"You're a saint. Let me know if you need any help ever."
Xavier barged through the door, waving off the receptionist as he headed directly for the Critical Care Unit. The internal alarms would go off, but once someone realized it was him they’d turn it off. He knew he shouldn't have let Barry pull any heroics, the heroes at the dome had things under control mostly even without his help.
Room 37 was at the other end of the hall, an infuriating distance to leg. But when Barry had basically been helicoptered in, it made sense to put him the closest to that elevator. A rap on the door was merely a formality as he entered without an invitation. He stood there, hunched and panting, listening to the doctor knock out the few words to pass on as much necessary information in as short amount of time as possible.
Xavier stood up, an exasperated smile greeting the person in the room he had yet to introduce himself to. "Xavier Mendez, FBI, The Flash's friend. Bless you."
"I just helped where I could. I'm Supergirl." The girl replied, extending her hand.
Xavier met it, and shook. "We owe you one. The rest of the speedsters ran off to Africa to go fight a gorilla with mind powers. We shouldn't have let them go, he thrashed them less than a week ago, but they didn't exactly give us prior warning. We let Barry go though, I'll take full blame for that, though.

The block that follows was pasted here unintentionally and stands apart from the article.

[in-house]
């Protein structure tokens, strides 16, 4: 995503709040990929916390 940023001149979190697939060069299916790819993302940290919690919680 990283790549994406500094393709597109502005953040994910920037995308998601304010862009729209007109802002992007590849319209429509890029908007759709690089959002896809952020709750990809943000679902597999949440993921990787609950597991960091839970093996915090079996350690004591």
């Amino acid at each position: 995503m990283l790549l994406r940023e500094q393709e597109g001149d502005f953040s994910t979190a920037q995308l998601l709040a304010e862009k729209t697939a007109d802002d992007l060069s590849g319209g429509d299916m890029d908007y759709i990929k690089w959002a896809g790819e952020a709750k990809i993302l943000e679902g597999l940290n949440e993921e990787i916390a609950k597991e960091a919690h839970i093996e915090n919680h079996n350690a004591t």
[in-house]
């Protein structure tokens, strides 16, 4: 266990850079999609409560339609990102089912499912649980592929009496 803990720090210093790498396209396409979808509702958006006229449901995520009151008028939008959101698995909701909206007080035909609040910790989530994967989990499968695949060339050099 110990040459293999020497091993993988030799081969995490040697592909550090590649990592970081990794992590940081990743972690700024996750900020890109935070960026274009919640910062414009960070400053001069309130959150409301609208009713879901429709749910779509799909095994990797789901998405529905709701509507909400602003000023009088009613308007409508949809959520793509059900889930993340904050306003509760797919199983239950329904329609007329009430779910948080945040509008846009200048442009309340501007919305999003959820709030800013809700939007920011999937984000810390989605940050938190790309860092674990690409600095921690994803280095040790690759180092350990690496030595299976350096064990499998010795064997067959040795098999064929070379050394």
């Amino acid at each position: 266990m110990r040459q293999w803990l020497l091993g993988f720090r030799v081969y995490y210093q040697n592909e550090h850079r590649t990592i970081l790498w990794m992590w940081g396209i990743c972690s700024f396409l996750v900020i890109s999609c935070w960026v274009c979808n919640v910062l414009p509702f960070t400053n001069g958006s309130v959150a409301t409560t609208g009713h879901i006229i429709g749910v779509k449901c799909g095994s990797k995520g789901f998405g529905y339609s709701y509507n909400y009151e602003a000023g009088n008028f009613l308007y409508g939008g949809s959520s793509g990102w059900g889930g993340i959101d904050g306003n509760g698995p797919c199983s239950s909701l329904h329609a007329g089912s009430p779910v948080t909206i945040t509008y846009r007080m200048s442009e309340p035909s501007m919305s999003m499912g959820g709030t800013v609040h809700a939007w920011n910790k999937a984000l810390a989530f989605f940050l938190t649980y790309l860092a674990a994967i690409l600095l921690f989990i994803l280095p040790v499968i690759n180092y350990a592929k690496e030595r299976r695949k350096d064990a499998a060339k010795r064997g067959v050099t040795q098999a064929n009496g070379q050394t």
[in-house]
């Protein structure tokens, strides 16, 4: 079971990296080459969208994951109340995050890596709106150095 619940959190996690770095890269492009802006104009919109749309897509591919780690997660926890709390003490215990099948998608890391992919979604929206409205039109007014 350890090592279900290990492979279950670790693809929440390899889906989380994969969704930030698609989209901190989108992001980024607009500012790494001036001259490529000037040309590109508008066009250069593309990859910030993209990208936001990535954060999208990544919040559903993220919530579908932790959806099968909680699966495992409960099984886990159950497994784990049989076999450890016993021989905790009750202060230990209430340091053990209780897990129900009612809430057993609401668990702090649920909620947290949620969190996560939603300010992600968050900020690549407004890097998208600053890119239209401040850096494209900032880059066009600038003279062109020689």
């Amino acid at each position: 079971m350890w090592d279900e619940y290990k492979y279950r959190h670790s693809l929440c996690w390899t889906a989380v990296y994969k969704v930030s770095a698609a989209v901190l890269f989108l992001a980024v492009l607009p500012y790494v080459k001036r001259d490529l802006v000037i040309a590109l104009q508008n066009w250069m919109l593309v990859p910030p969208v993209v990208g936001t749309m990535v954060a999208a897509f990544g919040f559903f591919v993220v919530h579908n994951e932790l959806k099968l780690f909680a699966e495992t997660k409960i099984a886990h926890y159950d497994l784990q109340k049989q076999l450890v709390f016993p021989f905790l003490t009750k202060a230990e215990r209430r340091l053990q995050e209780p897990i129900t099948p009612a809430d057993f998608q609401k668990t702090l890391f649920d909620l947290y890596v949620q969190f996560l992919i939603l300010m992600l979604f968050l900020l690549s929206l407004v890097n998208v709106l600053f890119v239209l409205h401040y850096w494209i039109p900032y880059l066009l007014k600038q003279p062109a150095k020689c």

"You need help with the gorilla? I haven’t seen Africa before."
"Give me a contact, and I'll reach out if and when we need to. We haven't heard from the people who went, and I have a detachment of some very qualified people on their way, so we'll see how that goes."
"Sure! I'll have Batman forward something to either you or Barry."
"Can it not be to me? He shouldn't be able to access the systems he uses to pass on information, and each time he does it's technically a national security threat. Just have him tell Barry and he'll pass on the information."
"That sounds fine. I'm going to go back to San Francisco to help some more now that you're here, alright?"
"Alright. Thank you for doing what you do." Xavier said, nodding. He waited a few seconds after Supergirl had left before turning to the other conscious person in the room. "So, doc. What's the call?"
2017.08.26 23:26 NK_RyzovUnited Americas Timeline [Chapter 12: World War III, the Homefront – 1939-1946]